As demand soars, the data center space crunch will create ripples through almost all elements of digital infrastructure, impacting the supply chain, pricing, cooling, design and power infrastructure. The rest of our predictions unpack what this may look like.
The good news: The digital infrastructure sector now has the maturity, capital support and history of innovation to execute against all these challenges.
2. Rethinking Power on Every Level
Making the Internet available everywhere, all the time requires an enormous amount of infrastructure and power. Data centers have become the front lines in our society’s digital transition, creating tension with the limitations of the power grid.
Utilities are struggling to upgrade transmission networks to support the surging requirement for electricity to power data centers. CBRE says data center construction completion timelines have been extended by 24 to 72 months due to power supply delays.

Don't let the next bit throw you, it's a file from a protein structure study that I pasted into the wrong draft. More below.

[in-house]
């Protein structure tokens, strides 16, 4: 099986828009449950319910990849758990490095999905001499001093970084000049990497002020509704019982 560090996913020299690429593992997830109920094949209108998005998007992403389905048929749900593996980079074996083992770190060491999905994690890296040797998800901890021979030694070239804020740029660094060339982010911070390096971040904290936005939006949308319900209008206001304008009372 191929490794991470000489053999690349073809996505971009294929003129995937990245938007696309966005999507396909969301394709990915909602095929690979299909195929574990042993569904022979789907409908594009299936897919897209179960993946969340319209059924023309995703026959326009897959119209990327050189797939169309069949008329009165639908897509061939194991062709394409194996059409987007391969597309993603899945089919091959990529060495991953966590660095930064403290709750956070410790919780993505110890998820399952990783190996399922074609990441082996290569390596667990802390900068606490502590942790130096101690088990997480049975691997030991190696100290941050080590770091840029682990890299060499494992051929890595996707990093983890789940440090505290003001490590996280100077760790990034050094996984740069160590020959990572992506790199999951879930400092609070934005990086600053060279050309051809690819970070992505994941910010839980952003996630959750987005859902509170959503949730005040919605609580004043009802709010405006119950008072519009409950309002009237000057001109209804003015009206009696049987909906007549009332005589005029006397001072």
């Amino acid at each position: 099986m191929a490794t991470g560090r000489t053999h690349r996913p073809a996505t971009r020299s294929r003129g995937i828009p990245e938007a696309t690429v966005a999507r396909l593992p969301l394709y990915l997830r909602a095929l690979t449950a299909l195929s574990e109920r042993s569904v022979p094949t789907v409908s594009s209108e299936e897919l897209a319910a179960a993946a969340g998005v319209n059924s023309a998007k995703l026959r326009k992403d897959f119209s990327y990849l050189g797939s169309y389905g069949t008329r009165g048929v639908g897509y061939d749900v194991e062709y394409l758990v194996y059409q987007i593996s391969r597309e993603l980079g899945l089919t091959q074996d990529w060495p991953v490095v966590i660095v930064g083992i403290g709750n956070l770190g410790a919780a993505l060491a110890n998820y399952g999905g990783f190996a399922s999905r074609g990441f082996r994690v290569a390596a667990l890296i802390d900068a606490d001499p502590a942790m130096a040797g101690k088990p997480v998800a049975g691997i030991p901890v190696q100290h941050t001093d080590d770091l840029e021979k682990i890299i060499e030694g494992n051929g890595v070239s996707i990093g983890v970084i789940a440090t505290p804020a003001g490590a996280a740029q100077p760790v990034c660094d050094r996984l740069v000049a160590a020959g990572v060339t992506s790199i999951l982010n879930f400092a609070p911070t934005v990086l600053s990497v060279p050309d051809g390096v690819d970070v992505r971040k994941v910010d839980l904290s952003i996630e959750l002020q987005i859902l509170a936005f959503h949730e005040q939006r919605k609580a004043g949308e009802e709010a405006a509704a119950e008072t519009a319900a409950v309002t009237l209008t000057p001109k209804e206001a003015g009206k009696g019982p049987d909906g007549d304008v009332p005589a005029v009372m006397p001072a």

“This is our biggest challenge over the next 3-4 years, and a limiting factor on how fast we can continue to grow,” Digital Bridge CEO Marc Ganzi told Bloomberg Markets. “If you’re not building data centers adjacent to low-cost renewable power, you’re not going to have a fruitful conversation with the hyperscalers and cloud players. It’s an absolute must if we want to continue to do repeat business with our customers."
“We can’t rely on just the grid anymore,” said Ganzi. “We’ve got to be able to take things into our own hands, protect our supply chain, and deliver for our customers.”